November 29, 2015
A $1 insert for cooking fires cuts wood use and soot pollution by more than half
contributor: Rob Goodier
Update: Please see below for a link to the research paper at Solutions Journal.
A steel wedge grate placed in a traditional Indian cook fire can increase the fuel efficiency and cut soot emissions by more than half, new research has found. The grate, called the Mewar Angithis, costs about US$1 to make, it doesn’t require cooks to learn to use anything new or change their cooking habits, and it beat much more expensive high-efficiency cookstoves in real-world comparisons.
“The Mewar Angithi outperformed both the High Efficiency Cookstoves by a wide margin,” Sailesh Rao of Climate Healers in Phoenix, Arizona, who was involved in the development of the grates, told E4C.
Standardized laboratory tests confirmed the device’s benefits, according to data that will be published in the August edtion of the Solutions Journal by Rao and his team from the University of Iowa in Iowa City, USA, and Maharana Pratap University in Udaipur, Rajasthan, India.
A government-approved cookstove testing center at Maharana Pratap University ran the grate through six rounds of tests. The lab boiled water over a traditional three-stone cooking fire with and without the grate. The grated fires burned 63 percent less wood and produced 88 percent less soot, the lab reports.
“Our Indian representative, Vasanth Kukillaya, was there [during the lab test]. He told me that it took them a whole day to run the tests with and without the Angithi. Further, they repeated the test the next day as well, since they were surprised by the results,” Rao says.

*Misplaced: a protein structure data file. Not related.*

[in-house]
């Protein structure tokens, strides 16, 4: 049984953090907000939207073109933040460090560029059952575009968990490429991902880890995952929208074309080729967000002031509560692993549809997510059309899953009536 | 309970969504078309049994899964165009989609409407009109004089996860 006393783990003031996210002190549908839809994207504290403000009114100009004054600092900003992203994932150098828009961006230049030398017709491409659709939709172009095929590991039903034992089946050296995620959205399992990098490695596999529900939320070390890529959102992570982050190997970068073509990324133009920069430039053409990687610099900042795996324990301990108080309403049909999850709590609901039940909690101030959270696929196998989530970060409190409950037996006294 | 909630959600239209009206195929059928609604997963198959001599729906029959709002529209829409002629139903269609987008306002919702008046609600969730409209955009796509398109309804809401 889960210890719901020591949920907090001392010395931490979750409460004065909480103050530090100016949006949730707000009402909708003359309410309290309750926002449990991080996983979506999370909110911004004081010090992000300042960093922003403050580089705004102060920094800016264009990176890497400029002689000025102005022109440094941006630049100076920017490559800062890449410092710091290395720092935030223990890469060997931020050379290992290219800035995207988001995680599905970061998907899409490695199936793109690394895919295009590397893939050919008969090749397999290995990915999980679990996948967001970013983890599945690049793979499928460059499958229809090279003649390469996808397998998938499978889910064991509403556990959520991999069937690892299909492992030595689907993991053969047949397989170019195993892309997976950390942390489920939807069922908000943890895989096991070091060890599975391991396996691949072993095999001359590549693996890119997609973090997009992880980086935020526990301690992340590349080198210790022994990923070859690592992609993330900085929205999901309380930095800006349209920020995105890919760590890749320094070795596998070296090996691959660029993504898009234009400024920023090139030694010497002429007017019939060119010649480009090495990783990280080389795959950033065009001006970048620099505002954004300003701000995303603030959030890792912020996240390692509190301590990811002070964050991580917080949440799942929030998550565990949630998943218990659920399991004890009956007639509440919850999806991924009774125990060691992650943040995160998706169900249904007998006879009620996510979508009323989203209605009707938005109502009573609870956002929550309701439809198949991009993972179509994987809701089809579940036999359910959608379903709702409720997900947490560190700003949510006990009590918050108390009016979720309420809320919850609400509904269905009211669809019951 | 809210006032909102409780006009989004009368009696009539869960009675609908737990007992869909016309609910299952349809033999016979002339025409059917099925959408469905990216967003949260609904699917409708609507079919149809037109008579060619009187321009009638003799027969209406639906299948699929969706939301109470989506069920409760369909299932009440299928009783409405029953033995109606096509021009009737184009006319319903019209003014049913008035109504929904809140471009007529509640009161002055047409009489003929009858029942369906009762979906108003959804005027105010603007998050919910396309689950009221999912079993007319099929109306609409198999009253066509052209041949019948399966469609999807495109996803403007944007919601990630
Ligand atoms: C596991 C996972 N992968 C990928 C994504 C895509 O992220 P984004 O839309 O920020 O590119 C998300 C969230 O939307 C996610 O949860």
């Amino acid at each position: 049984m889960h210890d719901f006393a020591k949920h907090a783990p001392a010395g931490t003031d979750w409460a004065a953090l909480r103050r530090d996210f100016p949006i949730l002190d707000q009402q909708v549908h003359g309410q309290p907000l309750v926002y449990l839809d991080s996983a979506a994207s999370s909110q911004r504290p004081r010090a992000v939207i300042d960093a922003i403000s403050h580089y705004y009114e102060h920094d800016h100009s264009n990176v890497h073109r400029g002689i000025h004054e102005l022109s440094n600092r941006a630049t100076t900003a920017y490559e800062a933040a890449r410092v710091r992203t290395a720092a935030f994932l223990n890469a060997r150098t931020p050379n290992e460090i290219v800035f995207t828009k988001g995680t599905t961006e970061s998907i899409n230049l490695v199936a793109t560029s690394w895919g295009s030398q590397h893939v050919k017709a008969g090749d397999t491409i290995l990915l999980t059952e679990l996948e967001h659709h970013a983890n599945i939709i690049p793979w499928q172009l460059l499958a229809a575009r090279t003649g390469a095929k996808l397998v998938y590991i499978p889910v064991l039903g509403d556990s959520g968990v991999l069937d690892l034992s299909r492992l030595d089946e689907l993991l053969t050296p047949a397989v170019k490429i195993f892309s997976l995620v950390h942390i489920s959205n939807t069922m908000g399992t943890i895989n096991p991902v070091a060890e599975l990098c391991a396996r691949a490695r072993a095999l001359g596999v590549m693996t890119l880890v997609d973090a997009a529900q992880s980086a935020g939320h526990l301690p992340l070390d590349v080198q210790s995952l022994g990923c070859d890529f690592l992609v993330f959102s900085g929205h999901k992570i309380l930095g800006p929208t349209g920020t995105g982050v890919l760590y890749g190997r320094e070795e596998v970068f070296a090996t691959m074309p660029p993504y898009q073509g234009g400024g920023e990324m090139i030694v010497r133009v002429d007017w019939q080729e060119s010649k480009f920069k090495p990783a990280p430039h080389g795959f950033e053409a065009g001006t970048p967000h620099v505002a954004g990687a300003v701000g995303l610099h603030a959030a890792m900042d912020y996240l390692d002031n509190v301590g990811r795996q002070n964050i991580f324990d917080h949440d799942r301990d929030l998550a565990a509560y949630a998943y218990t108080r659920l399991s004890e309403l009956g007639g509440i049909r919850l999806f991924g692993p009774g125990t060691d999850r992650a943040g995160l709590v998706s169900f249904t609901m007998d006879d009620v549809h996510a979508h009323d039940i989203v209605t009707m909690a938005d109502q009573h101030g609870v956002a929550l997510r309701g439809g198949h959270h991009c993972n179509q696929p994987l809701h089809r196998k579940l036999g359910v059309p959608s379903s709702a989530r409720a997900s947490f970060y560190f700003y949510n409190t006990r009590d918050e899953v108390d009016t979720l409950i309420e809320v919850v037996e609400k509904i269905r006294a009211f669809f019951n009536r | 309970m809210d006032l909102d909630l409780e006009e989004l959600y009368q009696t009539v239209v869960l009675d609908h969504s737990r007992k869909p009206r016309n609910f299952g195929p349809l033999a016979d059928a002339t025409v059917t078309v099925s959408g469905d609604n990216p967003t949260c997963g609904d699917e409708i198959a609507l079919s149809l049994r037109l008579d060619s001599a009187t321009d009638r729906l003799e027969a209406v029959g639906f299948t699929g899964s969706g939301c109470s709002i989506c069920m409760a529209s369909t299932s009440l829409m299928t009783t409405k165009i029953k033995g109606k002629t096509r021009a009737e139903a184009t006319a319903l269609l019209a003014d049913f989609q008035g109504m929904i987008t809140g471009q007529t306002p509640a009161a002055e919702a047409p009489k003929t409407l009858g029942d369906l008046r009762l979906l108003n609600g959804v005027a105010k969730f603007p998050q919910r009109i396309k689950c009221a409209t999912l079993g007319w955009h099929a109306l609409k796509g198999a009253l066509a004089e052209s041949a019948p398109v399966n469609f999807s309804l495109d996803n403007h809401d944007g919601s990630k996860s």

Real-world performance matters
But to Rao, the most meaningful experiments were those done in the kitchens of the women who cook every day over chulhas, the traditional cooking fires. The researchers compared cook fires with grates to two brands of high-efficiency improved cookstoves and cookfires without grates.
Rao and his team looked on as women cooked meals in three homes in the Mewar region of Rajasthan. To even out the differences between the sizes of the meals cooked over each fire and stove, the researchers calculated the weight of wood required to cook one corn roti.
The average weight of wood needed to cook a roti over a traditional chulha without the insert was 0.161kg. The wood needed for each of the two improved cookstoves was 0.122kg and 0.126kg. But the grated chulha only required 0.066kg.
“As far as the women are concerned, it is this real-world performance that matters,” Rao says.
Lab tests measured the cookfires’ thermal efficiency, the ratio of thermal energy delivered to the pot versus the amount of thermal energy locked into the wood. They also calculated the power rating, the rate at which the fire delivers thermal energy to the pot (expressed in kilowatts). They found that the grated chulhas have an average 24.5 percent efficiency and 1.346KW power rating, more than double that of the chulha without the grate.